Genesis 1:2 (ESV)

The earth was without form and void, and darkness was over the face of the deep. And the Spirit of God was hovering over the face of the waters.

This passage speaks of earth before the totality of God’s Creation upon it. The earth had no shape (without form), no substance (void), and no light (darkness was over the face of the deep.) And then comes those wondrous words, “And the Spirit of God was hovering over the face of the waters.” I believe that this communicates more about salvation than anything else. In the darkest night, the most seemingly unnecessary pain, the most empty day, the Spirit of God still hovers.

Think, for a moment, about the life of an unbeliever. This passage speaks to his worldview. His worldview is without form and void, and darkness is quite obviously enveloped in darkness. Yet, even in this vile unbeliever, the Spirit of God may hover. All people, prior to conversion, are in this state. It is the mere grace of God that lifts us, by His Spirit, to belief in the Lord Jesus Christ and repentance from our sins. What a beautiful truth to ponder.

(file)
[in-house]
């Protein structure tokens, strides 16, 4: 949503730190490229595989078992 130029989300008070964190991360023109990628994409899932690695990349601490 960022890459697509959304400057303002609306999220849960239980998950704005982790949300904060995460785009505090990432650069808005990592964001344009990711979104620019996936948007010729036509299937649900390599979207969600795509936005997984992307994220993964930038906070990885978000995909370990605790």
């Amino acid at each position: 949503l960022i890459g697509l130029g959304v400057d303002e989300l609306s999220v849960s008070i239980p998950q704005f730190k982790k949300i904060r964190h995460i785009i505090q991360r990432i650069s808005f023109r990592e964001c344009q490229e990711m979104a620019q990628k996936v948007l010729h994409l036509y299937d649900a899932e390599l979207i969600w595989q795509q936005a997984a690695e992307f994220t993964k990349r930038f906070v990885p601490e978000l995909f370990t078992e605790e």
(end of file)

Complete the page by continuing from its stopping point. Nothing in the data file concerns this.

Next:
Genesis 1:3 (ESV)

3And God said, “Let there be light,” and there was light.

Our last consideration today is the action of God’s speaking light into existence. God said. The conduit God used for Creation was his very own Word. However, what God says here is every bit as important as the fact that he said it. “Let there be light!” This also speaks to the salvation of sinners. God’s word is effectual to make us knowledgeable unto salvation. (2 Timothy 3:15)

There is a principle that came out of the Protestant Reformation that fits here. Post Tenebras Lux, After Darkness, Light. This is God’s norm. He creates light out of the darkness all around because that is what brings him the most glory.

Lastly, let’s look at the Trinitarian nature of Creation. God (The Father) created the heavens and the earth by his Spirit (The Holy Spirit) who effected his Word (The Son).  The Father’s Creation was created equally by each of the three Persons of the Trinity. We see that the Father planned everything, the Spirit waited for the Word and then carried it out, and the Word declared the purpose of God in all things. What a beautiful, inter-Trinitarian work God has allowed us a sneak-peak into in this passage. Soli Deo Gloria.

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